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National News

Wayne LaPierre leaves a financial mess behind at the NRA − on top of the legal one that landed him in court

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Brian MittendorfOhio State University

Wayne LaPierre, the National Rifle Association’s longtime leader, plans to retire by the end of January 2024. He cited “health reasons” when he announced his departure three days before the organization’s civil fraud trial got underway in Manhattan.

New York authorities have accused the NRA, LaPierre and three of his current or former colleagues of squandering millions of dollars the gun group had obtained from its members.

As a nonprofit accounting scholar who has followed the NRA’s finances for years, I believe the organization is not only at a legal crossroads but also at a financial one.

NRA business model

To see why the NRA finds itself in this difficult spot, it helps to first see how its business model allows for only a small margin of error. Despite the nonprofit’s long history– it was founded in 1871 by Civil War veterans who fought for the Union – the NRA has never had enough money stowed away to inoculate it from financial problems.

Consider the NRA’s circumstances in terms of its unrestricted net assets, which reflect the money an organization has available to spend after accounting for its commitments to donors.

Comparing this with the scale of an organization’s annual budget can provide a sense of how much of a rainy day fund is on hand.

In 2015, the NRA had unrestricted net assets that constituted just 9% of its total expenses. In contrast, that same year, the AARP, another long-standing social welfare organization with millions of members, had unrestricted net assets that amounted to 87% of its expenses.

In other words, the NRA’s coffers reflected a circumstance more in line with an employee living paycheck to paycheck than an heir living off a trust fund. For this reason, the NRA has always relied on its members’ annual dues to cover its costs, and it is less able to weather financial storms that can last years.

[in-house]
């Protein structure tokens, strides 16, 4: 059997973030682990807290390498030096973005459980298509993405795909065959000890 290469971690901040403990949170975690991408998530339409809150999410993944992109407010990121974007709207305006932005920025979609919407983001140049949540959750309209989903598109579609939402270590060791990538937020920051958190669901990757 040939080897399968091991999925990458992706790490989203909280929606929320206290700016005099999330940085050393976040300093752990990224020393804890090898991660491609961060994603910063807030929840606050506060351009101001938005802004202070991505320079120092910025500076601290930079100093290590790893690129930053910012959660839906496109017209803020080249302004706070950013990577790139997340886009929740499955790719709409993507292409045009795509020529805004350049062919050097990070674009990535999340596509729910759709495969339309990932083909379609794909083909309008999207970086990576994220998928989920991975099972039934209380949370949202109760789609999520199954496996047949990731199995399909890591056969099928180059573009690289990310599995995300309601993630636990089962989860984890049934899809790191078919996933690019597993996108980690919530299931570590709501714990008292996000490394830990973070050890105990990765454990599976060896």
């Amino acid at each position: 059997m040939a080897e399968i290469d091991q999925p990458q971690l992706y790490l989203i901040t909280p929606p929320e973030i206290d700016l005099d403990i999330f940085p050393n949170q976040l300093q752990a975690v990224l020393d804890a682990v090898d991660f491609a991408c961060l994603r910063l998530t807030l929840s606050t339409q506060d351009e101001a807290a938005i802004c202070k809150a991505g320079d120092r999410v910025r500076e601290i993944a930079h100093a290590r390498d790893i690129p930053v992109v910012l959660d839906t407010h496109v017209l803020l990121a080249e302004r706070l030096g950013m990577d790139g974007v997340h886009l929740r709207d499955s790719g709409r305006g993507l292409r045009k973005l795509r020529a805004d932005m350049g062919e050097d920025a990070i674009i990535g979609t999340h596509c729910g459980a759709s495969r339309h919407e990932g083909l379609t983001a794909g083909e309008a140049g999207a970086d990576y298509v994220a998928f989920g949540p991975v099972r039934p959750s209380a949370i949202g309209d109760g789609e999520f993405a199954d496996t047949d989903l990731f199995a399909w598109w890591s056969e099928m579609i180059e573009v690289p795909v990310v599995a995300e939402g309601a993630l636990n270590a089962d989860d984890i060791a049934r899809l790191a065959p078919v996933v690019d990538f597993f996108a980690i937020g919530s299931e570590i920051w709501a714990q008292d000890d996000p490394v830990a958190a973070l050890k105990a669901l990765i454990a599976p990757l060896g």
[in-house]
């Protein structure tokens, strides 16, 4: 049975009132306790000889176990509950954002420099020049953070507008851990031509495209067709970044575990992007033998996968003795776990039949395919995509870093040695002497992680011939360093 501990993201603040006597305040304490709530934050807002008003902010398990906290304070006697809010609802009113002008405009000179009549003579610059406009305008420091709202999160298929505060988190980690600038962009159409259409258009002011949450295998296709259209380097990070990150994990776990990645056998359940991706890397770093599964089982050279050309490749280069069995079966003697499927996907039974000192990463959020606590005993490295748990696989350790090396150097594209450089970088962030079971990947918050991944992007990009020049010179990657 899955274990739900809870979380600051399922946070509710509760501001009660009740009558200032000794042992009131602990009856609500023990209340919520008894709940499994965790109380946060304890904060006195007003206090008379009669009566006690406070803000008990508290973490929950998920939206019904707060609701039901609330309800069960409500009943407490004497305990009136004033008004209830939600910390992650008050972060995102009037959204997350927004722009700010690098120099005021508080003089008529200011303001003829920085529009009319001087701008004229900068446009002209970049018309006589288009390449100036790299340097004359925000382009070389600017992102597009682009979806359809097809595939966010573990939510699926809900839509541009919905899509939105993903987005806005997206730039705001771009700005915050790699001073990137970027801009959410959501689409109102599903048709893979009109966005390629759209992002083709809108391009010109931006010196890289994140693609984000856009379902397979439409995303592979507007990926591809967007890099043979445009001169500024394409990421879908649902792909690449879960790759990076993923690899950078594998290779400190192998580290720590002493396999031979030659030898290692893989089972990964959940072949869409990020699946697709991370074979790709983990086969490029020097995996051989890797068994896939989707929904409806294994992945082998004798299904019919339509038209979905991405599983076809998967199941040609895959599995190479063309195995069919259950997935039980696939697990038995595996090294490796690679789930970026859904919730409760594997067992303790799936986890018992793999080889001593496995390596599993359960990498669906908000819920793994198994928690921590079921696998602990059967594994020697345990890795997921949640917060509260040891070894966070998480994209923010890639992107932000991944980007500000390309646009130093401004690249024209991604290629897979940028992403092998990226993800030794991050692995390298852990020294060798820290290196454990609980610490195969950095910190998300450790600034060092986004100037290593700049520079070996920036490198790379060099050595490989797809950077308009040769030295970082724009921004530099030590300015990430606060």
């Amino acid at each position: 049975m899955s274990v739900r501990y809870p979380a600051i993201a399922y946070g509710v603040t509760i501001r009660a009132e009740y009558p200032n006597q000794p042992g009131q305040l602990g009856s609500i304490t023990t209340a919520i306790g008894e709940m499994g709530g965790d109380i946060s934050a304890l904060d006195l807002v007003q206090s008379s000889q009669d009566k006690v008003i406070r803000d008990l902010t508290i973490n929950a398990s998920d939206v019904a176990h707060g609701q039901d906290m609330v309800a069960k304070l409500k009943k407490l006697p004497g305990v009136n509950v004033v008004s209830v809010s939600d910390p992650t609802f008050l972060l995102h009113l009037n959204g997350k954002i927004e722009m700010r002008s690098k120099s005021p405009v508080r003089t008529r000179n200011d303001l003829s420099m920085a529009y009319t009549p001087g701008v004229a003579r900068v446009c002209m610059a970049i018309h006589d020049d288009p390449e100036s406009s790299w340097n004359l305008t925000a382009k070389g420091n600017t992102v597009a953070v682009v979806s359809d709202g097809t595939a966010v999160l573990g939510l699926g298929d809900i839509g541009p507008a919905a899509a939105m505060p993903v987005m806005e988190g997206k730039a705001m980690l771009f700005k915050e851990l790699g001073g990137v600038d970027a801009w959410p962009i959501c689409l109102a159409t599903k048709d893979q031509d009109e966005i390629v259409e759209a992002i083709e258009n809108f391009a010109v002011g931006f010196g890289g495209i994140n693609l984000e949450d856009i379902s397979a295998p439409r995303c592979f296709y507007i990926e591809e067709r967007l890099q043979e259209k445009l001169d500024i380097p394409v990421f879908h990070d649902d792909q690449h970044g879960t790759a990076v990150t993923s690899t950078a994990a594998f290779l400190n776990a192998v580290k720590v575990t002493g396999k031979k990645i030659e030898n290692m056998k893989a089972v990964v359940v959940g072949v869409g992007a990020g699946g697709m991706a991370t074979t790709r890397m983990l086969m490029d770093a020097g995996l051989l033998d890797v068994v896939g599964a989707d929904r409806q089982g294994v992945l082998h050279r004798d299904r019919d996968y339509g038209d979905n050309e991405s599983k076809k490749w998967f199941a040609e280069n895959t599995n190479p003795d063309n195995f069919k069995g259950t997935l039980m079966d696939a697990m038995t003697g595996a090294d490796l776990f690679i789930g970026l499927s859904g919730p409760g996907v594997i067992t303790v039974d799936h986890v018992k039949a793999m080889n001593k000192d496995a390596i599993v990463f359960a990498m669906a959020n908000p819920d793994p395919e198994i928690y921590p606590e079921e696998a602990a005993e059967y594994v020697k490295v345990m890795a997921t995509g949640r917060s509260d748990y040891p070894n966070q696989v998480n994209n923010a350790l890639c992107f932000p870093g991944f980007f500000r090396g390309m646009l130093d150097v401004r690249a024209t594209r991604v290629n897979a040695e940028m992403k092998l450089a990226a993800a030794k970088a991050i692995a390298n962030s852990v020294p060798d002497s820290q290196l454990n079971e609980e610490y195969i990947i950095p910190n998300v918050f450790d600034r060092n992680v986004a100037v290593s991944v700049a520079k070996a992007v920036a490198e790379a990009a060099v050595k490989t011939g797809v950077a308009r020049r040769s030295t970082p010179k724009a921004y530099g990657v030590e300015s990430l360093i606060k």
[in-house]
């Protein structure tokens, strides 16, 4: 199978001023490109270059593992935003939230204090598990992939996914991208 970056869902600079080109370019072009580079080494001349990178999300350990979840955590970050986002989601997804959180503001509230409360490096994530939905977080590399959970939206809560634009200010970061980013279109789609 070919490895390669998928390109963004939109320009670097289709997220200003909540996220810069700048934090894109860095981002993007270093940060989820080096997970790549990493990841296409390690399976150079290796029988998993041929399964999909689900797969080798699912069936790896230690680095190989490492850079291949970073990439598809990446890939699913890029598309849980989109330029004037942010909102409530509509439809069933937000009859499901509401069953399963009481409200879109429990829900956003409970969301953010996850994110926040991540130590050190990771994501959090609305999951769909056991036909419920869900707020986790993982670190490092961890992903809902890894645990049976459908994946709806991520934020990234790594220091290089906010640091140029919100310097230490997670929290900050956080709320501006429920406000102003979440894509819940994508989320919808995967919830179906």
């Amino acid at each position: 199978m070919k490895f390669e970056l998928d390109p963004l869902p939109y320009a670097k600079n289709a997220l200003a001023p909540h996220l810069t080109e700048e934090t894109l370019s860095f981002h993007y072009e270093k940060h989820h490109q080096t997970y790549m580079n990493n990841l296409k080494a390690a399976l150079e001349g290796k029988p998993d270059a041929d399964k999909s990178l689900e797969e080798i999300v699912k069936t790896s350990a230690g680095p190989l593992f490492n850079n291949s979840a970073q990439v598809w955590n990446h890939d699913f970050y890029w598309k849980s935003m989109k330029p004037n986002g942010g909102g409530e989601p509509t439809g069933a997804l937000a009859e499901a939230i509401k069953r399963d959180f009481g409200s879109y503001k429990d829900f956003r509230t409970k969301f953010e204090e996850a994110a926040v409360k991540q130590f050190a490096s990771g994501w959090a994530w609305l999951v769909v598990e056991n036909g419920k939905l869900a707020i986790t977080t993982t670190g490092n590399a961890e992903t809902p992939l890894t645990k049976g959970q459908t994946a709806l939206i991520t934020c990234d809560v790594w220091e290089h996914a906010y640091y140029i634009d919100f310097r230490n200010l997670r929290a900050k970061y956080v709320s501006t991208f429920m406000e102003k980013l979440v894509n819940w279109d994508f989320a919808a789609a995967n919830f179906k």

The controversies over the NRA’s spending and the organization’s political entanglements that have swirled around since 2016 constitute that kind of turbulence.

Declining financial fortunes

Following its substantial spending spree during the 2016 election cycle, the NRA found itself needing to dig out of a hole, with a budget deficit of more than US$40 million.

Subsequent years saw fluctuations in spending along with ongoing challenges to generate sufficient revenues to keep up with spending.

In recent years, the organization’s approach to its budget shortfall has been to cut costs, or at least some of its costs.

Spending on programming went from nearly $176 million in 2017 to just $73 million in 2022, its most recent reporting year.

Its traditionally core programs have taken the biggest hit: Spending on education and training fell from $7.7 million to $3.2 million; law enforcement support dropped from $3.8 million to $1.8 million; recreational shooting slipped from $7.2 million to $5.1 million; and field services declined from $11.9 million to $1.3 million.

Back in the red

The NRA hasn’t cut all of its spending, however.

During the same time frame, the NRA’s budget for administrative legal costs ballooned, from $4 million in 2017 to over $40 million in each of the past three reporting years, with this amount hitting $43.7 million in 2022.

The organization’s shrinking programming budget helped eliminate its deficit, at least for a time.

Thanks to its reduced spending, the NRA was able to finish the year with a surplus in both 2020 and 2021. However, that surplus, which came from slashing costs – particularly those geared toward core programs for members – proved short-lived.

The organization has also seen the ranks of its members dwindle. Fewer members mean less revenue from dues. In 2022, revenues were down by more than $100 million from their 2017 levels, a drop of more than one-third.

The declining revenues meant that, despite its trimmed-down budget, the NRA was back in the red in 2022 and again facing a negative unrestricted balance in net assets.

What’s next?

The NRA, in short, is in a financial spiral. Its shrinking budget has begotten a shrinking member base, leading to an even smaller budget. It may be hard to stem.

The organization has pared what it spends on its programs to the bone.

While there are no easy answers for what the organization can do about its financial predicament, it’s not the only pressing question the organization faces.

How long will the NRA’s remaining members stay loyal to it? When will high legal costs subside enough to ease the budgetary pressures? What does a smaller NRA mean for its ability to flex its political muscle?

Despite its many challenges, the NRA’s imminent changing of the guard does offer an opportunity to make more drastic shifts in its priorities, spending approaches and the pitches it makes to members and donors.

Further, with its large legal budget being the last remaining area ripe for cost cutting, perhaps the NRA’s next generation of leaders will set the stage for the organization to rid itself of its oversized legal burdens and refocus on core programs.

What is clear, however, is that financial constraints will dictate much of whatever course the new leadership seeks to chart.

This article is republished from The Conversation under a Creative Commons license. Read the original article.